For all the merits of the main adventure, there will be those wanting a little more for their coin, and there are two extra games included to satiate such desires, as expected from the series (there are other elements to unlock, but why spoil the fun of finding them out?). The first, Kirby Fighters, is a small game in its own right, working as an against-the-clock mini version of the Smash Bros. series, with a specific weapon being chosen and fights taking place either in solo or multiplayer bouts across numerous arenas. The solo mode pits the chosen Kirby against one foe to start with, building up through consecutive levels to face off against more and more enemies, each with varying weapon types before reaching a final boss. Whilst not as high octane as Masahiro Sakurai's brawler, and lacking real depth to play over long periods at a time, it does add a hefty chunk of extra life to Kirby Triple Deluxe, especially when played with friends on an infrequent basis.

The other extra mode is Dedede's Drum Dash, a modified edition of Rhythm Paradise with a bit of Taiko no Tatsujin mixed in for good measure. King Dedede can be moved across from left to right, bouncing along on drums at the lower part of the screen, and tapping A in time with the tune playing launches him high up to collect gold, silver, and bronze coins. Hitting the A button again at the peak of flight - in time with the music's backbeat - builds up further points and at the end of a stage there are ratings based on damage taken (avoid enemies along the way!), how many coins have been grabbed, how accurate the backbeat taps were, and the time bonus for those completing a stage quickly. Moving drums and ones that break in later stages make this a bigger test than expected, but highly addictive!

Screenshot for Kirby: Triple Deluxe on Nintendo 3DS

Cubed3 Rating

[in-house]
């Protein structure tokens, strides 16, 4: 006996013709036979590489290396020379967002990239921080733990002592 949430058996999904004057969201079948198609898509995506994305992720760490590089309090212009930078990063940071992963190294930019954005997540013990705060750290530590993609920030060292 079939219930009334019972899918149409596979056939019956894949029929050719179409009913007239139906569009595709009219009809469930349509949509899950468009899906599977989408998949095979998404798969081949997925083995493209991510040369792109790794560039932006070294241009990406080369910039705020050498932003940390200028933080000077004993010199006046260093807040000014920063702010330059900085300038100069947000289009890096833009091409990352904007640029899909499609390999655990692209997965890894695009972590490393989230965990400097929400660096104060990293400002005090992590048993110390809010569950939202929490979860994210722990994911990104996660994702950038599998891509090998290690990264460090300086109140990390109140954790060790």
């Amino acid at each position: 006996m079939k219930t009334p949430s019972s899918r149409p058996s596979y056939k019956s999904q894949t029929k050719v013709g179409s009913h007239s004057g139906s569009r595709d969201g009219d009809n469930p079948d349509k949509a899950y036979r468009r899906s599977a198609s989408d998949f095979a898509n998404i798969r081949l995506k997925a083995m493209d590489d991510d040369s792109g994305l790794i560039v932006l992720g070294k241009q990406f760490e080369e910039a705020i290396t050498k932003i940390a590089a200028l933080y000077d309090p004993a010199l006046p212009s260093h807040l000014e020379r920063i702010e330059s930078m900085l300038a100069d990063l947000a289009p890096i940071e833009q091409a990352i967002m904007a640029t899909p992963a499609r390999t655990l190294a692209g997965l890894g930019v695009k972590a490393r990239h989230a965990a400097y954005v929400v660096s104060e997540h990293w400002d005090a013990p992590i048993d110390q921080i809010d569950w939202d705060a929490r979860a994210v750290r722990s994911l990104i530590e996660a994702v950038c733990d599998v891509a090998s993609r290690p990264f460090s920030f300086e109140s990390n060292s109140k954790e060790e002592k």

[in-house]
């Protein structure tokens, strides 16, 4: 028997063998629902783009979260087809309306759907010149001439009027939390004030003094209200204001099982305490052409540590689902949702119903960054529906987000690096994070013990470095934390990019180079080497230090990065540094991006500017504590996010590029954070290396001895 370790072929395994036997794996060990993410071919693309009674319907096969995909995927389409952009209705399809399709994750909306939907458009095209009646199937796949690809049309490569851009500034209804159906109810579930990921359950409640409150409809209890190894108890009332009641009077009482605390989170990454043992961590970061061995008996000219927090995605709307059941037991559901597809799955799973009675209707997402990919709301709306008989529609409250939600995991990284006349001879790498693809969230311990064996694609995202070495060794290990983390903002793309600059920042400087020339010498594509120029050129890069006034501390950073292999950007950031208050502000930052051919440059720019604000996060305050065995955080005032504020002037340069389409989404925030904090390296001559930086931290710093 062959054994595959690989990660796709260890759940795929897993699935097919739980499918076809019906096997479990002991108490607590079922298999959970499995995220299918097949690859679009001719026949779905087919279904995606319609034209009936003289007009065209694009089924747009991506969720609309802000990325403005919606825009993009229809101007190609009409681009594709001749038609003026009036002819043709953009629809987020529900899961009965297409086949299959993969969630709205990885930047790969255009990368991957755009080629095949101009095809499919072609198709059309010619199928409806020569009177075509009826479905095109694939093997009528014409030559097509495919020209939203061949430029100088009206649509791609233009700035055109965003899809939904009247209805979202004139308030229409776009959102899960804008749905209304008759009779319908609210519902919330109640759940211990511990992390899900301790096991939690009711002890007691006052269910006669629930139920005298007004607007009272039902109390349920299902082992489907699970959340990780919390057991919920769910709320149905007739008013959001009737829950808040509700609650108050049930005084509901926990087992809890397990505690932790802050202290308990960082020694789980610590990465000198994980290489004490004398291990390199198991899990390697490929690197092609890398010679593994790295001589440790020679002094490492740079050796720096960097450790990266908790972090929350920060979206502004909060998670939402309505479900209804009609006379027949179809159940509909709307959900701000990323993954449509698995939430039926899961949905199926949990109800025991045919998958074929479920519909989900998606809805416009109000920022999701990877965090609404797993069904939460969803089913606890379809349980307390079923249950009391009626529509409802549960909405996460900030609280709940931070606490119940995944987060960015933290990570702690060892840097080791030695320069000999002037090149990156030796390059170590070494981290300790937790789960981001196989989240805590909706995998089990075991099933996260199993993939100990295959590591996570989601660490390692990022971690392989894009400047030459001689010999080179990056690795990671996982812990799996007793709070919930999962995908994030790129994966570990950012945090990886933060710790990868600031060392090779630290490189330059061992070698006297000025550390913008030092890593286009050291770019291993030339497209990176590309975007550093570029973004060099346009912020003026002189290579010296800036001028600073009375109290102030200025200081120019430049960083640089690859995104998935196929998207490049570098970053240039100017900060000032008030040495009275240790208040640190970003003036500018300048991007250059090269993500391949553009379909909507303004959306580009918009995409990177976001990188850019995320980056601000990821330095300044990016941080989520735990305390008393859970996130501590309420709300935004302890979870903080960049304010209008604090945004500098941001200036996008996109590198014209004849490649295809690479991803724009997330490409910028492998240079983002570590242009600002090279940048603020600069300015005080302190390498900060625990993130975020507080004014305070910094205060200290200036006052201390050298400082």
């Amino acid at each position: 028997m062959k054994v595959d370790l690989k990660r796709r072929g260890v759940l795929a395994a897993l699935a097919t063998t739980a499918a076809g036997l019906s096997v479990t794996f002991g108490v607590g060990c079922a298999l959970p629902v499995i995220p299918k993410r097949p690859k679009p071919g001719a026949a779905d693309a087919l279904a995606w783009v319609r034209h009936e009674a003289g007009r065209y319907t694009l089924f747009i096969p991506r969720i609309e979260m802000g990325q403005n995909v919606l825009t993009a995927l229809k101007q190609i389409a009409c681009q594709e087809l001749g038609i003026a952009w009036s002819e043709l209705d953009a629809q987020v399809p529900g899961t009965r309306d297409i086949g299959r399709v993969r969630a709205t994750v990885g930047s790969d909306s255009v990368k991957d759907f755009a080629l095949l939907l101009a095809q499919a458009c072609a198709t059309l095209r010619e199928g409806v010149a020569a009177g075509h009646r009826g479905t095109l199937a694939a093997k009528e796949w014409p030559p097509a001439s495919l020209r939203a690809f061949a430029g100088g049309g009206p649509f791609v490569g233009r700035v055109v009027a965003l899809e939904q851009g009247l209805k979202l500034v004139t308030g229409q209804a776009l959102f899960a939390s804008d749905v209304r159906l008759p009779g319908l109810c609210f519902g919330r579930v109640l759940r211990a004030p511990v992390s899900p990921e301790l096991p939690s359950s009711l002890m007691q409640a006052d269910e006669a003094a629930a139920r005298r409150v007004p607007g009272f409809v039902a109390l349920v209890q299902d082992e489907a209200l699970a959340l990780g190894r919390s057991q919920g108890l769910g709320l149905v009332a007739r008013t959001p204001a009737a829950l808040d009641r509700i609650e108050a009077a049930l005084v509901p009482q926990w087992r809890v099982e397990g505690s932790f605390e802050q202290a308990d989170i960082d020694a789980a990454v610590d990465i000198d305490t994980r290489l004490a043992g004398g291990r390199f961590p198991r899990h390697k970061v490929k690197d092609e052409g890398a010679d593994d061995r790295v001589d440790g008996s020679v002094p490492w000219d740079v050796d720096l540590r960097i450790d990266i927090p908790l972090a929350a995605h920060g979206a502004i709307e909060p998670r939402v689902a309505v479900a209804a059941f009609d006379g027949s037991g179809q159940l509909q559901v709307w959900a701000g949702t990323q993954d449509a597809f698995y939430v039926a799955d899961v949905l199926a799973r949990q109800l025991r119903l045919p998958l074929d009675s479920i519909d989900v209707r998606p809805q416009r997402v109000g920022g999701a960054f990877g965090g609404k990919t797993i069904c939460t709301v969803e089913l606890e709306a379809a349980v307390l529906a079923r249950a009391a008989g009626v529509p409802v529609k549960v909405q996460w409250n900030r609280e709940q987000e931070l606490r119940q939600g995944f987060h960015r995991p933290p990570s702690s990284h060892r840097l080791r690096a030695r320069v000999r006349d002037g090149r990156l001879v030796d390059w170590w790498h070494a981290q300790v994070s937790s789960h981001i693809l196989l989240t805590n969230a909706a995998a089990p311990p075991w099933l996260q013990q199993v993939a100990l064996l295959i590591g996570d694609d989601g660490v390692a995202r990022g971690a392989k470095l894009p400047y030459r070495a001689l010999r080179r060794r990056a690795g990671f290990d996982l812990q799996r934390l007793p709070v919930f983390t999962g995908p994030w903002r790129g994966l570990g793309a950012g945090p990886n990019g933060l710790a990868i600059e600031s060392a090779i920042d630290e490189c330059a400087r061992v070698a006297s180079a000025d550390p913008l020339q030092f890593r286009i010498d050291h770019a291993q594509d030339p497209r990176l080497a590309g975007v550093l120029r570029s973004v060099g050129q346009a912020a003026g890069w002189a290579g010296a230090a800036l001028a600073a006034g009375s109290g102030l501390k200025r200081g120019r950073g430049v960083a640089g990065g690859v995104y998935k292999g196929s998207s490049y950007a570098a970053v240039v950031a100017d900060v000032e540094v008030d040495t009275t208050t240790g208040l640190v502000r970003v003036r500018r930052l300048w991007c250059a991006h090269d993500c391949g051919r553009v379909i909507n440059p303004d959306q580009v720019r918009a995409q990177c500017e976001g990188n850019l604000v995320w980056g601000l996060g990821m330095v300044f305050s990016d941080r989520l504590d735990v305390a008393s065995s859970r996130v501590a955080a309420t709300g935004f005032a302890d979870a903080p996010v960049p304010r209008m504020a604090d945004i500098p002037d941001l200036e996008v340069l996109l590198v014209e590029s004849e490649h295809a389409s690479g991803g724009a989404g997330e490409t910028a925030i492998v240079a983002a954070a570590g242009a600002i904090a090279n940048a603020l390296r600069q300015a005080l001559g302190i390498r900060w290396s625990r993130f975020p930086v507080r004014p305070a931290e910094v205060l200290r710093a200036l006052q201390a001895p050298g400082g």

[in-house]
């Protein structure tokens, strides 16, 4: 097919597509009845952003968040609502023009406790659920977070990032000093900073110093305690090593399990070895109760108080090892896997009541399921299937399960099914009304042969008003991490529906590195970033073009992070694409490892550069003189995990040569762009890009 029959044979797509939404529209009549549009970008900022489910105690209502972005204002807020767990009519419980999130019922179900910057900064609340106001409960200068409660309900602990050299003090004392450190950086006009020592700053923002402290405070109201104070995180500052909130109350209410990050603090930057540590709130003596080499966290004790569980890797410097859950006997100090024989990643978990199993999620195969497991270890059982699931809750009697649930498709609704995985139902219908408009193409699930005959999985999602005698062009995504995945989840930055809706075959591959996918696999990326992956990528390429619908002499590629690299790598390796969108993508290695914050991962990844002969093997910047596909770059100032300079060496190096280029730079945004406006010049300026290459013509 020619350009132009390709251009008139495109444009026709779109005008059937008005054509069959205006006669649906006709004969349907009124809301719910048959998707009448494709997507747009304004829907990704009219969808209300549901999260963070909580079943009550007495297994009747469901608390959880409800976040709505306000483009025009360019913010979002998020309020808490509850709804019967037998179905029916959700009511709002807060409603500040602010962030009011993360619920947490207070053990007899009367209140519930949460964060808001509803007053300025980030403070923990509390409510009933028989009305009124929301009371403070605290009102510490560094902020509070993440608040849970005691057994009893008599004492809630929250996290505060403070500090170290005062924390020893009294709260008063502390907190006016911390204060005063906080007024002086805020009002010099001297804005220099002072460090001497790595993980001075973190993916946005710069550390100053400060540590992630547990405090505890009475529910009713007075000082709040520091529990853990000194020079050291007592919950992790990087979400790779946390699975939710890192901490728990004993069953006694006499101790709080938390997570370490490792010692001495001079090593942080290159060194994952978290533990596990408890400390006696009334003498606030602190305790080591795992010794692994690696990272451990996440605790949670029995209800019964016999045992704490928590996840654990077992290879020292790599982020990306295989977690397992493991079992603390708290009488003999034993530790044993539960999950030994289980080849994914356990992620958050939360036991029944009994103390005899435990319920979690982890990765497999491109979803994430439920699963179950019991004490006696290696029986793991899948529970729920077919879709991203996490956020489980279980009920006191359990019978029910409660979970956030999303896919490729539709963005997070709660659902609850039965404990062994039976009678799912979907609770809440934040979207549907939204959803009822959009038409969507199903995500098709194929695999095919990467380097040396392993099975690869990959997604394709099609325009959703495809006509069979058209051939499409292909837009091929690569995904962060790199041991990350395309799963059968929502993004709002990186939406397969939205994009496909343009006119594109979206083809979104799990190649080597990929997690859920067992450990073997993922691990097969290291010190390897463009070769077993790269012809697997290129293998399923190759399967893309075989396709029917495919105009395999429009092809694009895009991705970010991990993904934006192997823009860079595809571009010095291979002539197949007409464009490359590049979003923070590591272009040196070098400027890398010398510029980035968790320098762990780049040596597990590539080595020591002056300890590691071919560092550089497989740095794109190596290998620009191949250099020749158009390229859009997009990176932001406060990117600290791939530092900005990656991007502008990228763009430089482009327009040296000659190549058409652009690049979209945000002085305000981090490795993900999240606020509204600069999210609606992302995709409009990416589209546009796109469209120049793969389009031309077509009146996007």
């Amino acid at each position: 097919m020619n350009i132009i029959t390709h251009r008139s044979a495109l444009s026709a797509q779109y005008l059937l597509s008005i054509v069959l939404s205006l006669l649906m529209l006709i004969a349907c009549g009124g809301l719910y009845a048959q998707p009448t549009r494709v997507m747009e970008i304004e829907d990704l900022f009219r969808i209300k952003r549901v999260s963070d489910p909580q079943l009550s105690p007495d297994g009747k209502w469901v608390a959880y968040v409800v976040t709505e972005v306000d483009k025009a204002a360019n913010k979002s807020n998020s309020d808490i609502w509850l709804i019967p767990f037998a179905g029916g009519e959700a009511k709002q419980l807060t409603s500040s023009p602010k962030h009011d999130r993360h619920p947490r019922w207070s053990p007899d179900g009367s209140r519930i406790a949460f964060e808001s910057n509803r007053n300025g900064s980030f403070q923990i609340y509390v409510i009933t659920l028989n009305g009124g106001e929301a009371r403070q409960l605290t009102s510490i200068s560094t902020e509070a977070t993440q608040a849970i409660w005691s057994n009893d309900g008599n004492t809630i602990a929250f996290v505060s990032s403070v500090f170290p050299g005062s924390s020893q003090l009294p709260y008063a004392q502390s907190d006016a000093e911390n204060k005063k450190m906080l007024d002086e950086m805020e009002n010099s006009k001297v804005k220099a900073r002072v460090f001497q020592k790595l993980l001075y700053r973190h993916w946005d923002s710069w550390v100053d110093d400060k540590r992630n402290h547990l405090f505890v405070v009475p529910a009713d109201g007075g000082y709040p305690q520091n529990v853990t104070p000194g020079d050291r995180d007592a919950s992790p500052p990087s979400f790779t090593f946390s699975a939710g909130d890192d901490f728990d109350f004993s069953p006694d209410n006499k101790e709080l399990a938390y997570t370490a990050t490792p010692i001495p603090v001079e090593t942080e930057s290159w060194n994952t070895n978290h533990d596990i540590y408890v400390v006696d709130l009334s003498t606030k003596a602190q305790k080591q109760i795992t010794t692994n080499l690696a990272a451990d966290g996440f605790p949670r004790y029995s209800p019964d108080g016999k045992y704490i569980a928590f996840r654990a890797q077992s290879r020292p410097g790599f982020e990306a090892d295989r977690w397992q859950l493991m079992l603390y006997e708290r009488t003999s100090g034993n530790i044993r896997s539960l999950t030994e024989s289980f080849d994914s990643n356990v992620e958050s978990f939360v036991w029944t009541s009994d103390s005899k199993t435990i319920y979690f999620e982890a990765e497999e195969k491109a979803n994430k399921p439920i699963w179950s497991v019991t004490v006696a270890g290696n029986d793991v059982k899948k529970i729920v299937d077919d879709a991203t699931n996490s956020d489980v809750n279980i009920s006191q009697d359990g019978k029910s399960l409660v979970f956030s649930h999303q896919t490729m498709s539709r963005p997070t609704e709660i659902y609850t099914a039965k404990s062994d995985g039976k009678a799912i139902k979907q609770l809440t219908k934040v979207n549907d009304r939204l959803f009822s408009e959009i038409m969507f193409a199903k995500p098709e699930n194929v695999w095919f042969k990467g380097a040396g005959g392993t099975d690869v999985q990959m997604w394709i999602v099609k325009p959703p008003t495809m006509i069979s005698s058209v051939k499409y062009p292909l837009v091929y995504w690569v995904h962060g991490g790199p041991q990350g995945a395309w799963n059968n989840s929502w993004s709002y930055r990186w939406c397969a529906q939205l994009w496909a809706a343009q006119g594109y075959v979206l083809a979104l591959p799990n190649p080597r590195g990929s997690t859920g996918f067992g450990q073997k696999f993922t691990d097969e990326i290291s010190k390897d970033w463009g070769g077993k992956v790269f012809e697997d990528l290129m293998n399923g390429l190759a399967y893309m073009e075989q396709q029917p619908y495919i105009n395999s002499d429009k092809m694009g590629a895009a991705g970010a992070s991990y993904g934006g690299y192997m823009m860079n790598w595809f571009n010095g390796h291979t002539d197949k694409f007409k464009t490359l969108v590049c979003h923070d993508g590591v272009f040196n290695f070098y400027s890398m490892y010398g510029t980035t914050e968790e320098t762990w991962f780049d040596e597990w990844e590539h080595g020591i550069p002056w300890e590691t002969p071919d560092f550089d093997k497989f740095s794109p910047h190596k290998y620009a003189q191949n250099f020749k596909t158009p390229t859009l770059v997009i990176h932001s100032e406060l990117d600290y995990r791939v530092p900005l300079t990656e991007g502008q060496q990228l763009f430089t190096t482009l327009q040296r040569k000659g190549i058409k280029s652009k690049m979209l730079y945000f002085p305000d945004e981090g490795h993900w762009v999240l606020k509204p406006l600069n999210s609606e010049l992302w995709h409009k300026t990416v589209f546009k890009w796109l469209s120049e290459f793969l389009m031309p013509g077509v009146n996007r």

9/10
Rated 9 out of 10

Exceptional - Gold Award

Rated 9 out of 10

Kirby is back with a bang! Whilst many adored Kirby's Epic Yarn, the team at Cubed3 actually preferred the more traditional Kirby's Adventure Wii and Kirby Triple Deluxe follows in that game's footsteps. Although the quirky Kirby Mass Attack was indeed sublime, going back to the core of the Kirby series is much welcomed. This is everything that Yoshi's New Island should have been - inventive stages, tight platform action, cleverly hidden secrets that are worth finding, and a general high level of polish throughout.

Developer

Nintendo

Publisher

Nintendo

Genre

2D Platformer

Players

1

C3 Score

Rated $score out of 10  9/10

Reader Score

Rated $score out of 10  8/10 (4 Votes)

European release date Out now   North America release date Out now   Japan release date Out now   Australian release date Out now    Also on Also on Nintendo eShop

Comments

I'm surprised - no US readers played this yet? It's definitely not one to miss out on!

Adam Riley [ Operations Director :: Senior Editor :: Cubed3 Limited ]
Watch Adam on the BBC! | K-Pop Korner FB Page | Voice123 Profile | AdamC3 on Twitter
Goddess (guest) 26.05.2014#2

Better than Yoshi's New Island? I really didn't enjoy that one. Soured my memory of the original. This looks pretty cool, but aren't Kirby games dead childish and easy?? Smilie

Definitely better than Yoshi - miles better! Thankfully it's doing well in its second week in the UK: http://www.chart-track.co.uk/index.jsp?c=p/software/uk/latest/index_test.jsp&ct=110016 Really pleasing to see a Kirby game finally getting the attention it deserves!!

Adam Riley [ Operations Director :: Senior Editor :: Cubed3 Limited ]
Watch Adam on the BBC! | K-Pop Korner FB Page | Voice123 Profile | AdamC3 on Twitter